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Teaching Good Eating Habits

by Sue Hubbard, M.D.

At the office today I spent a great deal of time with an obese teenager. Unfortunately she has had problems with her weight since she was a young child, but despite my best efforts at talking, encouraging, and teaching her about the dangers of obesity she has gained another 55 pounds in the past year, and she is only 15.

Last year during her check up, we talked about Weight Watchers, which I think is a great program that enables teens to eat “real food” with their friends, but to understand the point system and how many points they need in a day to lose weight in a sensible manner. Her mother started Weight Watchers after that visit and has lost 30 pounds and really feels great and is continuing the program. Her daughter has stopped and started and will not commit to the program, although she did say that she went back on two days ago in anticipation of her visit, so hopefully she will continue.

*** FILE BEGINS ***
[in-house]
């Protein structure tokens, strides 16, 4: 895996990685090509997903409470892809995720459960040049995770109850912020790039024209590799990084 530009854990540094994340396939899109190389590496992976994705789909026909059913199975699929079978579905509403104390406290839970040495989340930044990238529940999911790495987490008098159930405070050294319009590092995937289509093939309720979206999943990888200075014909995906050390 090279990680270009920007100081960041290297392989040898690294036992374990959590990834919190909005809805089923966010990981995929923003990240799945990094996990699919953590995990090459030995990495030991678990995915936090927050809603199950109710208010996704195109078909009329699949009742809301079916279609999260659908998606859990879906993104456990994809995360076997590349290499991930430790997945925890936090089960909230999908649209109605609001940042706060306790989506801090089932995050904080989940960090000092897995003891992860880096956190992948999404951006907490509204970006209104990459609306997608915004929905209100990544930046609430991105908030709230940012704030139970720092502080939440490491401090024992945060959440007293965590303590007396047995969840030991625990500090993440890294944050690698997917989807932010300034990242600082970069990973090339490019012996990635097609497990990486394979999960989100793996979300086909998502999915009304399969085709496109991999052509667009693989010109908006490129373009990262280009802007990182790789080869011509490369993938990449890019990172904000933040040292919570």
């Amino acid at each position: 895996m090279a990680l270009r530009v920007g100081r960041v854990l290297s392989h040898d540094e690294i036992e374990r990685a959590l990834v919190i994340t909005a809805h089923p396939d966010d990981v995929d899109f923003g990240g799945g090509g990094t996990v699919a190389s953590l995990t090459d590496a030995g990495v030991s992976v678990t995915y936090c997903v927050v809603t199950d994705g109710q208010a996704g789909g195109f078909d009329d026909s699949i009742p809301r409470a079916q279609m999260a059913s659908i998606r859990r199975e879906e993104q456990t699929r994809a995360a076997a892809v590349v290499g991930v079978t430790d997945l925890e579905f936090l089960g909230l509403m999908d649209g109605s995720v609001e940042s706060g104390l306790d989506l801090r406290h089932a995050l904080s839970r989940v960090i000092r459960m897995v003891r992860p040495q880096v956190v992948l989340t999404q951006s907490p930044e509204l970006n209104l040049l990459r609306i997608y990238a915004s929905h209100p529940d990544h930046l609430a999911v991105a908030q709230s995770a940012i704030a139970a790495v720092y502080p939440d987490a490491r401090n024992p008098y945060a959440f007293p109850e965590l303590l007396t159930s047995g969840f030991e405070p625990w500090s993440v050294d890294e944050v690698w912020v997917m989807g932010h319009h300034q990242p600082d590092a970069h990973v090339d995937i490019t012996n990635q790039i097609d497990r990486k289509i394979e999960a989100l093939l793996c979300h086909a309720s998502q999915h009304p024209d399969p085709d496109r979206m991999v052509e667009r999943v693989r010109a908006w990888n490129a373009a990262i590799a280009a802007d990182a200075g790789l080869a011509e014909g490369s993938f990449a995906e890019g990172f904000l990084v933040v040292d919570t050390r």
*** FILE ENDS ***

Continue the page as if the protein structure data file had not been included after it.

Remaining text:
This made me think once again about the importance of healthy and nutritious eating from early childhood! Making a commitment to your children to buy healthy foods, make balanced meals, provide fruits and vegetables for snacks as well as at meal time and to have the whole family involved. Trying to change habits, tastes, and behavior surrounding eating is hard.

One of the biggest gifts parents can give their children is the concept of eating healthy foods, beginning at an early age.

I just wish I knew the magic words or menus to get teens to change poor eating habits. Obesity is a lifelong problem and unfortunately it is spiraling out of control.

That’s your daily dose, we’ll chat tomorrow.

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